1. Cook beans over medium heat, for approx. 10-15 minutes, then drain. In the meantime, in another pot, boil water and pour it over the beans until they are just covered. This prevents it from puffing. Put the bay leaves and salt in it, and cook until tender.
  2. While the beans are cooking (over low heat), whisk together oil and flour, then add the chopped onion and garlic and sauté until glassy. Remove from fire and add paprika, tejföl, and 1 dl of cold water. Whisk until combined and without lumps. Add the mixture to the beans and bring to a boil while constantly stirring. When boiling, reduce the heat and leave it like that. If the főzelék seems to be too thick, add more water. In the meantime, add sugar, salt, pepper, and vinegar to suit your taste.

Recipe #3: Meggyleves

Ingredients:

  • 50 dkg sour cherry
  • 8 dl water
  • sugar
  • 5 ps. dried clove
  • 1 p. cinnamon stick (2 cm)
  • juice of 1/2 lemon and zest
  • 5-6 lemongrass leaves
  • 2 pack vanilla sugar
  • pinch of salt
  • 1/2 pack vanilla pudding powder
  • 2 dl sour cream

Method:

  1. Put the pitted sour cherries in a pot and pour water on them. Sweeten with sugar and vanilla sugar to your liking. Zest a lemon into it, and put it in the pot with the lemongrass leaves and the rest of the spices. Bring to a boil and then cook for approx. 10 minutes on low heat.
  2. When it’s cooked, mush the sour cherries with a mixer. If you want, you can half-mush them so there are a few chunks still left. Then, put it back on the stove and bring to a boil again.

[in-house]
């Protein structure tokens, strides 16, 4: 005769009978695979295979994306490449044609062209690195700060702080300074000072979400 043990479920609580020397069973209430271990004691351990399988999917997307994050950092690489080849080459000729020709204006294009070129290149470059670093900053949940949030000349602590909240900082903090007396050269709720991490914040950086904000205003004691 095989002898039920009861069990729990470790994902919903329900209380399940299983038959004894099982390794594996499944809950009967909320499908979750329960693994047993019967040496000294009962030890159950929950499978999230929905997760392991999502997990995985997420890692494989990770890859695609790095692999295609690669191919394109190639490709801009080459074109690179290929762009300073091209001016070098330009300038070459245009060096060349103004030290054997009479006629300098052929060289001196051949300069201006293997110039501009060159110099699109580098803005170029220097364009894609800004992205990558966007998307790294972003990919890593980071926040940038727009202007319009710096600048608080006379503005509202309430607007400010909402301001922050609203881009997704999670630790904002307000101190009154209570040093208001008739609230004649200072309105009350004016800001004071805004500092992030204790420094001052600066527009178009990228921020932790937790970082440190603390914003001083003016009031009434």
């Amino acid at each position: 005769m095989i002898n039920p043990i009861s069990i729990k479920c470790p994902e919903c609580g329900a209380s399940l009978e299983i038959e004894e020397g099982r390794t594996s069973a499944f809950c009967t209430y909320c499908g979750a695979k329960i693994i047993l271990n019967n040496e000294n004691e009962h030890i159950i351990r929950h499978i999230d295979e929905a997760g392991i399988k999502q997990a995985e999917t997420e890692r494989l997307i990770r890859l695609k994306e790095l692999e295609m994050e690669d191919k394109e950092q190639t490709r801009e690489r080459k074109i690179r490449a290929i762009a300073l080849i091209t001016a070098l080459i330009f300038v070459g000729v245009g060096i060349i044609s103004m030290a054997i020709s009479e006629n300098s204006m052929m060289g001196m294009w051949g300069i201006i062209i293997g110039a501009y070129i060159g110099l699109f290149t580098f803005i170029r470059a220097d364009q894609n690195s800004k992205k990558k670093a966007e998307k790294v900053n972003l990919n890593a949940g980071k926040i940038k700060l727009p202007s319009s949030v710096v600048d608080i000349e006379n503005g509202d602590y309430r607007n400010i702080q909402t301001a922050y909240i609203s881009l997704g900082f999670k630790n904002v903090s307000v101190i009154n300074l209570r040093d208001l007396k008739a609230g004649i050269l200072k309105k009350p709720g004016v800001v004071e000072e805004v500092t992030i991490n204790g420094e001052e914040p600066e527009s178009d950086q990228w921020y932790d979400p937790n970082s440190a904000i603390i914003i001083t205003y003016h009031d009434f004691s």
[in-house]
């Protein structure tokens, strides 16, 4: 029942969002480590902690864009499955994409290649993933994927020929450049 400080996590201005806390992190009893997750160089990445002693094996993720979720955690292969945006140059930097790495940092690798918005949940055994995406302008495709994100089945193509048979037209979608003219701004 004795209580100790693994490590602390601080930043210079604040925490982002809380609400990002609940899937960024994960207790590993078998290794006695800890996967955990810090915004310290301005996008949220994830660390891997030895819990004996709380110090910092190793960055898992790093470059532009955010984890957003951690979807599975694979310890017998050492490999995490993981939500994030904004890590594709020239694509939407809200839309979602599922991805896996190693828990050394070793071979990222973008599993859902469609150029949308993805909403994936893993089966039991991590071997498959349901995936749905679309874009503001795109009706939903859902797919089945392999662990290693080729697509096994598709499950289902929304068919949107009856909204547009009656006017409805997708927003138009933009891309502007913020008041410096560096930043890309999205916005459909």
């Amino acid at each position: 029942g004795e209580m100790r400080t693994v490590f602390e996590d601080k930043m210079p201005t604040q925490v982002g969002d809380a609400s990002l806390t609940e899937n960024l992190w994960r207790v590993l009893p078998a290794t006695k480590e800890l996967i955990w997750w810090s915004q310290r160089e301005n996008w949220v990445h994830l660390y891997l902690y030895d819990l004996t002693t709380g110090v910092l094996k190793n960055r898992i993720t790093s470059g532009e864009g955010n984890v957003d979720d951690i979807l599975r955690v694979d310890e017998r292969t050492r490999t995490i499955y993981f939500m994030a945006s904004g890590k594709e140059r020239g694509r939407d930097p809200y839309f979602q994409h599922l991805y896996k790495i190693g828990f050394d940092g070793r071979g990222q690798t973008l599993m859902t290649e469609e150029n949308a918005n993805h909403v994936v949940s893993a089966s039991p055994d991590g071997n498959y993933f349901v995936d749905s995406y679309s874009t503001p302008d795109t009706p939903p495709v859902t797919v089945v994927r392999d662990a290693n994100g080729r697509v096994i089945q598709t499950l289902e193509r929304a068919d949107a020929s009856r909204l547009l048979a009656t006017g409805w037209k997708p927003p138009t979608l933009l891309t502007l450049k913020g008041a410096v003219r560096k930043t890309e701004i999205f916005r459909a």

3. Whisk the sour cream together with the vanilla pudding powder and, while constantly stirring, pour it into the soup.
  4. Cook for a few more minutes, until the soup is thick enough.
  5. This soup is usually served cold, so you might want to wait until it cools down or put it in the fridge for 30 minutes. Enjoy.
Lots of Food on a Table in Aluminium Pots, Rice, Chicken Wings, Etc.

7. How HungarianPod101.com Makes Studying Fun

Today, you explored the most important traditional Hungarian foods, and you even learned how to make some of them at home! 

We hope we brought you—or at least your stomach—closer to the Hungarian culture. It’s truly amazing to get to know a culture through its foods; cuisine plays just as large a role in a nation’s culture as things like habits and architecture do!

We recommend that you continue exploring this topic first-hand. Whether you visit Hungary to try some authentic dishes, dine at a nearby Hungarian restaurant, or try your hand at Hungarian cuisine in the kitchen, making this country’s cuisine a part of your life will greatly improve your language learning!

If you would like to learn more about the Hungarian language and culture in a fun and exciting way, join the HungarianPod101 family. Our lessons are designed to keep you engaged and entertained, while providing practical information and learning materials.

Before you go: Which of these Hungarian foods do you most want to try? How many of these dishes have you had already? We look forward to hearing from you!